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New Book: Social Enterprise Law: Trust, Public Benefit, and Capital Markets (Oxford 2017)

In their new book, Social Enterprise Law: Trust, Public Benefit, and Capital Markets, Professors Dana Brakman Reiser and Steven A. Dean explore how legal tools can help social entrepreneurs to grow and scale their ventures and their impact.

By ESELA Posted 22/11/2017

Too often, social entrepreneurs fear that the law will set a trap for them and prevent them from maintaining their fidelity to their social goals.  In reality, law is better understood as an ally to social enterprise.  In their new book, Social Enterprise Law: Trust, Public Benefit, and Capital Markets (Oxford 2017), Professors Dana Brakman Reiser and Steven A. Dean explore how legal tools can help social entrepreneurs to grow and scale their ventures and their impact.

Around the globe, many social entrepreneurs, impact investors, and the attorneys who advise them are already familiar with legislative initiatives that have developed new legal forms for social enterprises.  They may also have encountered certification efforts, designed to identify and brand mission-committed social enterprises.  Brakman Reiser and Dean explore the value of these interventions, but also explore a broader canvass of legal tools, highlighting how individual lawyers designing contracts and structuring transactions can serve social enterprises and their investors.

The authors focus primarily on the problem of access to capital.  Raising capital is always a challenge, but the dual mission of a social enterprise makes it even harder.  Social entrepreneurs have to trust their investors won’t push them away from their social missions, and investors seeking social impact need to trust that the entrepreneurs running their investee ventures are not making empty promises about social good in order to raise capital at a discount.  They each need assurances the other won’t defect from their shared vision, or they will never get together.  Brakman Reiser and Dean argue that legal tools – including but also going beyond new organizational forms and certification – can be very effective means by which to provide these assurances.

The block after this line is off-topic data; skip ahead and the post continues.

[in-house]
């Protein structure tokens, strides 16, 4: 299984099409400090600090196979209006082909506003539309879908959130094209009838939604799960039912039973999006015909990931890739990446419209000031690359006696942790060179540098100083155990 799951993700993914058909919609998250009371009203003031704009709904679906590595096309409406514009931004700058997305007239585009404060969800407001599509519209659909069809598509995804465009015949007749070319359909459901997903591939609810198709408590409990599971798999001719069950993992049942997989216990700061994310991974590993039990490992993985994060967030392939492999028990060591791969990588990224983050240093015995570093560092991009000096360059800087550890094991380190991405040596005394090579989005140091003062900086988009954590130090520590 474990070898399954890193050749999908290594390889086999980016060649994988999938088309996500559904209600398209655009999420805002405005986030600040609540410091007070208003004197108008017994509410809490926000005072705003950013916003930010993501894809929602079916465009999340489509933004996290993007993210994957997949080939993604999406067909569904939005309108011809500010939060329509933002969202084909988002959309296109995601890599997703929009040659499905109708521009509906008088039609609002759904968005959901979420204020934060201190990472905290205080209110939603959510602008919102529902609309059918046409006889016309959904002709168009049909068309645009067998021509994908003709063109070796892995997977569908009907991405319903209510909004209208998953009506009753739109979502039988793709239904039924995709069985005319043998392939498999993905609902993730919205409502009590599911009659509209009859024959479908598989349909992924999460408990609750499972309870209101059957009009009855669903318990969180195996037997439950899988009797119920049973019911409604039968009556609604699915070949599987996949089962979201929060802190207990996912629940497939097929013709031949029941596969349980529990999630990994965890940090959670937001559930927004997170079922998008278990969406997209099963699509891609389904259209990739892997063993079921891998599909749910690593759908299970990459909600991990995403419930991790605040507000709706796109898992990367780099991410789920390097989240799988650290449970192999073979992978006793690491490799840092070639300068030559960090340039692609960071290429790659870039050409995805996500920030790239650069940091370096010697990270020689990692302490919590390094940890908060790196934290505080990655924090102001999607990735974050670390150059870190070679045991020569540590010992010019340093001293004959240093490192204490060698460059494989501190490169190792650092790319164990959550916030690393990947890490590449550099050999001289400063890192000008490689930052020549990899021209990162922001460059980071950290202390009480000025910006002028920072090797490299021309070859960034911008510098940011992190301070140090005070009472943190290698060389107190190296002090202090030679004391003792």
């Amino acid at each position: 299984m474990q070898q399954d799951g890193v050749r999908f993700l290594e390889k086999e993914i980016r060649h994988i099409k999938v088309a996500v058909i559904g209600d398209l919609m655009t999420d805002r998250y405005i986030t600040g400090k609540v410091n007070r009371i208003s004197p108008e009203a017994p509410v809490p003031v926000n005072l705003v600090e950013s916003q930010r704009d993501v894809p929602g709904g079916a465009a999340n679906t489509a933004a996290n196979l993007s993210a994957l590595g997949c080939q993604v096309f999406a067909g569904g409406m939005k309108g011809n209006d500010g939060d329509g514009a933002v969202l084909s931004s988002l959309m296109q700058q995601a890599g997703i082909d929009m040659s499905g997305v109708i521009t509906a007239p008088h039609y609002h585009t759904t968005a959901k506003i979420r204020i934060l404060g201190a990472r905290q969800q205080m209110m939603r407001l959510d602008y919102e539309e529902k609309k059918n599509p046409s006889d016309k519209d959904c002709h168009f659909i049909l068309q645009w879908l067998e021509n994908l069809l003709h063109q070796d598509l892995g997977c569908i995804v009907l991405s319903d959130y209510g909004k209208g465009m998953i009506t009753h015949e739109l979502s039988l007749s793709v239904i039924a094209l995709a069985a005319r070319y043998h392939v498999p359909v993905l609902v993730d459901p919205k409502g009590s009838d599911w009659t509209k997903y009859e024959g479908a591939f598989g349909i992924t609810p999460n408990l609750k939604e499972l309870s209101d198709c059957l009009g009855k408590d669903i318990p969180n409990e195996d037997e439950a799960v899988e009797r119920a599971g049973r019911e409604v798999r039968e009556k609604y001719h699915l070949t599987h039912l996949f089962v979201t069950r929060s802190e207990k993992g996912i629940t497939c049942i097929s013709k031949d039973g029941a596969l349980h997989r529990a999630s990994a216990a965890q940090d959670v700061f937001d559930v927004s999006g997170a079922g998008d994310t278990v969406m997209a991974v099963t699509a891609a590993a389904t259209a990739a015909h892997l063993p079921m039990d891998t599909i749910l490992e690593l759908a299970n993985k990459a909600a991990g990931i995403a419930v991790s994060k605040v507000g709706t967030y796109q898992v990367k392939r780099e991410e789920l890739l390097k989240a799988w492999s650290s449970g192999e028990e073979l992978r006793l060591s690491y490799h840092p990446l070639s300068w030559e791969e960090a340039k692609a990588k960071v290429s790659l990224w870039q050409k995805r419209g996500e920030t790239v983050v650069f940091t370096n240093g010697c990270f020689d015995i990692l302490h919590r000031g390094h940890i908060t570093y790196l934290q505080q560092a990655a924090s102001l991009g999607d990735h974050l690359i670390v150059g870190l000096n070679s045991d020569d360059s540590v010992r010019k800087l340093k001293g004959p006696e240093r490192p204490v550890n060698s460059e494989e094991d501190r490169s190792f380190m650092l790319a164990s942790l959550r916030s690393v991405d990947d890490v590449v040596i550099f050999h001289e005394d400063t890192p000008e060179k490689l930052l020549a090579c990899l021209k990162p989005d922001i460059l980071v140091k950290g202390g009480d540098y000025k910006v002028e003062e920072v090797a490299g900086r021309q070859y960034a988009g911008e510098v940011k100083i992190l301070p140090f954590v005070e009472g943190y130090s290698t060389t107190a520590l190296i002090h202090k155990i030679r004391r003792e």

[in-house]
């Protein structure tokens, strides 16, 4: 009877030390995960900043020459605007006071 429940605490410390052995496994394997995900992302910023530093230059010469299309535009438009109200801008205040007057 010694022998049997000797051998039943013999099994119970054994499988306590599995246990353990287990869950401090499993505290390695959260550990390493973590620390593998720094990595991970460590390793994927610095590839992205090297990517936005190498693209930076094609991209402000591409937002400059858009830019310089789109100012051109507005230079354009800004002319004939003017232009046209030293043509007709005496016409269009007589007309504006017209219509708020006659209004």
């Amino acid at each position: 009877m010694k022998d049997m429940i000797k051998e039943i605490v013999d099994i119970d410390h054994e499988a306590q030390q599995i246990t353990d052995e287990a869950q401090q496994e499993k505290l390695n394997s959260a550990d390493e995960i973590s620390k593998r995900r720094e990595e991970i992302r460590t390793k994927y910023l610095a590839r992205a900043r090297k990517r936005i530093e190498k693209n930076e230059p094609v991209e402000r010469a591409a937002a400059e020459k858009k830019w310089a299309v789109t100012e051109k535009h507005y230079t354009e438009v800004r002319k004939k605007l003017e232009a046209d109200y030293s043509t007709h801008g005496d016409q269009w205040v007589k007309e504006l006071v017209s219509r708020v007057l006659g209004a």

One chapter proposes that social entrepreneurs and sophisticated investors can design contingent convertible bonds to reassure each other of their social mission commitments.  Investors can agree to long-terms, low-yields, or other terms to signal their commitment to an enterprise’s social mission.  A feature that converts these debt instruments to equity if the entrepreneur sells her shares can both signal the entrepreneur’s commitment to social mission and dampen her incentives to abandon it.

Another chapter considers the options for tapping the retail investment market, including newly available crowdfunding channels.  In it, we propose a revenue-neutral opt-in tax regime that would provide a limited tax benefit to adopting entities paired with a heightened tax burden on sales of their equity.  Such a carrot-and-stick would be attractive to mission-committed social enterprises and investors, but anathema to those for whom profit is paramount.  The choice to opt in can also help signal and sort a noisy crowd.

These are just two of the many innovative proposals Social Enterprise Law develops to demonstrate that legal tools can help social entrepreneurs and investors find and trust each other to unlock capital for social ventures.  The book will be a valuable resource for social entrepreneurs, impact investors, their attorneys and other advisors, and anyone interested in discovering new paths to accessing capital for social enterprises.   It is available in print and electronic forms here, and from online booksellers worldwide.

Written by Dana Brakman Reiser

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